Heat a large saute pan on medium-high heat. When hot, spray with cooking oil and add chorizo. Cook, stirring occasionally, until browned. Add potatoes, onion, pepper and oregano. Cook until tender, about 12-15 minutes. Salt and pepper to taste.
Makes 4 servings.
In large saute pan, melt butter. Add onion and saute until tender, about 5 minutes. Add garlic. Saute briefly, and add corned beef, cabbage and potato cubes. Heat through, mixing frequently to combine.
Season with salt and pepper, and top with over-easy eggs, if desired.
Makes 4 servings.
Sweet-Potato Bacon Hash
Heat a large saute pan on medium-high heat. Add bacon pieces and cook until slightly crispy. Remove bacon and set aside. Leave bacon fat in pan. Add onion and sweet potato and cook until potatoes are tender, stirring frequently, about 10 to 12 minutes. Add remaining ingredients, including cooked bacon pieces, and heat thoroughly. Season with salt and pepper.
Makes 4 servings.
Turn leftovers into yummy hash
The he-man brisket that the Irish call corned beef is king on St. Patrick's Day.
The next morning, however, hash shoves it off the throne.
Whether topped with a sunny-side-up egg for breakfast or served with a salad for dinner, hash showcases the enduring chemistry between meat and potatoes jumbled together in a hot skillet.
"It's one of those basic, no-frill dishes that is making a comeback because it just hits the spot," said Bernie Kantak, chef at Citizen Public House in Scottsdale.
Purists define hash as a stick-to-your-ribs combination of beef, potatoes and onions. Yet, innovative chefs today tinker with the basic formula for hash - starch and protein - by substituting salmon, chorizo, chicken, pork and lobster for the beef, and sweet, red, blue and Yukon gold potatoes for the traditional Idaho spud.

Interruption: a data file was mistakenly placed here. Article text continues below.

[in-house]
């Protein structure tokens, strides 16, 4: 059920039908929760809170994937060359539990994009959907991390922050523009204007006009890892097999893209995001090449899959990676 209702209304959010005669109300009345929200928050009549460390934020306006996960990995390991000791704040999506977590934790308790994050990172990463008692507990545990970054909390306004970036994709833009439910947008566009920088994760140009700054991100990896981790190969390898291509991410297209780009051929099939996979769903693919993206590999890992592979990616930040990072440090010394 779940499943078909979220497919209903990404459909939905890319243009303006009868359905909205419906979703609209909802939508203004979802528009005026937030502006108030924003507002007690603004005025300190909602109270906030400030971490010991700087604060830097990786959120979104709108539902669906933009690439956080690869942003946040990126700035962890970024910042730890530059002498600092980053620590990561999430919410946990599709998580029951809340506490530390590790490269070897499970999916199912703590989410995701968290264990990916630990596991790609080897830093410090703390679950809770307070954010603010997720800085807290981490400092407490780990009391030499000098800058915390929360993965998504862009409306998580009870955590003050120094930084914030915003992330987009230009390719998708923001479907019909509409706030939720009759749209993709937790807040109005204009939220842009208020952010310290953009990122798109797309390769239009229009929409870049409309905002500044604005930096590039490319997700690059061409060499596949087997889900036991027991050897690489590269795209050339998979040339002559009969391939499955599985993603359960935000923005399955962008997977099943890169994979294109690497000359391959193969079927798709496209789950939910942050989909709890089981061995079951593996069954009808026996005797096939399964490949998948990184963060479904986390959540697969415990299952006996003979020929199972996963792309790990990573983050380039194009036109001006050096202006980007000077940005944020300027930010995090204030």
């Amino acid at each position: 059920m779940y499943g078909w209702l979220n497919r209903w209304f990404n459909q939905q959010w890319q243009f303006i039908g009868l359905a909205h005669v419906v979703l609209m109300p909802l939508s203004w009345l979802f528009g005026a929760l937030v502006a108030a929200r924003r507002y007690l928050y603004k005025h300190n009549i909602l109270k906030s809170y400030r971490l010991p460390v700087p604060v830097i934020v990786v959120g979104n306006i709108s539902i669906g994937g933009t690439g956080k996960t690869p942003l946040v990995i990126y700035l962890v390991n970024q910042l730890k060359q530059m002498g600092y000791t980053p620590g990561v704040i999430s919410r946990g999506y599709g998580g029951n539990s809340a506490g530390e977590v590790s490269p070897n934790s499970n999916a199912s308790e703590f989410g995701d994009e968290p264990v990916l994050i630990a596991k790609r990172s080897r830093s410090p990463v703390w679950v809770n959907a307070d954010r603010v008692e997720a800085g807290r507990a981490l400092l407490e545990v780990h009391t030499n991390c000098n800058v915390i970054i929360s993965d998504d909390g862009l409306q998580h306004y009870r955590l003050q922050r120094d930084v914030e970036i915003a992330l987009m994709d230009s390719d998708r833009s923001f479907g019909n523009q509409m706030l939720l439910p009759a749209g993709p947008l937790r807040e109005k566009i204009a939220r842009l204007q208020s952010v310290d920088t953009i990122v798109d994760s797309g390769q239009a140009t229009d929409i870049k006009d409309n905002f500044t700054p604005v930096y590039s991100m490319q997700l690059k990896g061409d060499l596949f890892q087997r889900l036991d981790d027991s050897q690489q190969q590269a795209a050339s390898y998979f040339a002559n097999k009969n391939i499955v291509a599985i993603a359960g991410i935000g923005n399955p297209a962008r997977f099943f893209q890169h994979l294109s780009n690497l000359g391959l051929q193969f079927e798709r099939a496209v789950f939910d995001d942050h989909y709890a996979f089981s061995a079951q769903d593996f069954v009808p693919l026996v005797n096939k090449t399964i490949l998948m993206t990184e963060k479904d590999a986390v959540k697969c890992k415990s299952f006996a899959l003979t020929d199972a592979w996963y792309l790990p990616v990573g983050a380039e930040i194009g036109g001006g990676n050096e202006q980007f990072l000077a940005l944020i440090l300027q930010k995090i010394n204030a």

The recent uptick in popularity of this working-class dish, whether basic or gussied up, can be traced to the stumbling economy and rising food prices. Hash stretches leftover meats that might otherwise be tossed out. It's also a dish that relies more on inexpensive spuds than the pricy proteins.
"A little meat goes a long way in hash," Kantak said.
Food historians struggle to pinpoint where hash originated, and variations can be traced to the four corners of the world. The mid-17th-century English, however, are given credit for anointing the dish "hash," a word that meant odds-and-ends.
Today's most famous hash is still corned beef. Developed in New England as a second act for the endless boiled dinners of beef, cabbage and potatoes, it's typically served for breakfast topped with a fried egg.
By the 19th century, restaurants called "hash houses" had made corned-beef hash a staple.
Done right, hash defies its humble beginnings. Kantak offers the following advice:
- Balance the potatoes and meat so that neither overwhelms the other. Too many potatoes lead to mushy hash.
- Overcooking the potatoes also leads to goopy hash. Potatoes should be al dente, or even a little crunchy. Any potato works as long as it is not overcooked.
- Also, dice all the ingredients in uniformly sized pieces so they cook evenly.
- Saute in a skillet large enough to stir frequently without ingredients falling out of the pan. Heavy-bottomed pans work best.
- Hash typically is made from leftovers, but if making fresh, cook the meat completely before turning it into hash.
- For a crispy hash, press down with a spatula so that the edges of the meat, potatoes and onions char slightly.
- Be creative. The days of plain-Jane hash are over. Add flavor and color with fresh herbs, spices and vegetables. For a St. Patrick's Day hash, for example, Kantak tosses in cabbage for a touch of green.
- Make hash a vegetarian dish by using sturdy or meaty-tasting vegetables, such as zucchini and mushrooms, instead of beef, pork, chicken or fish.
Details: Citizen Public House, 7111 E. Fifth Ave., Scottsdale. 480-398-4208, citizenpublichouse.com.
Reach the reporter at email@example.com or 602-444-4779.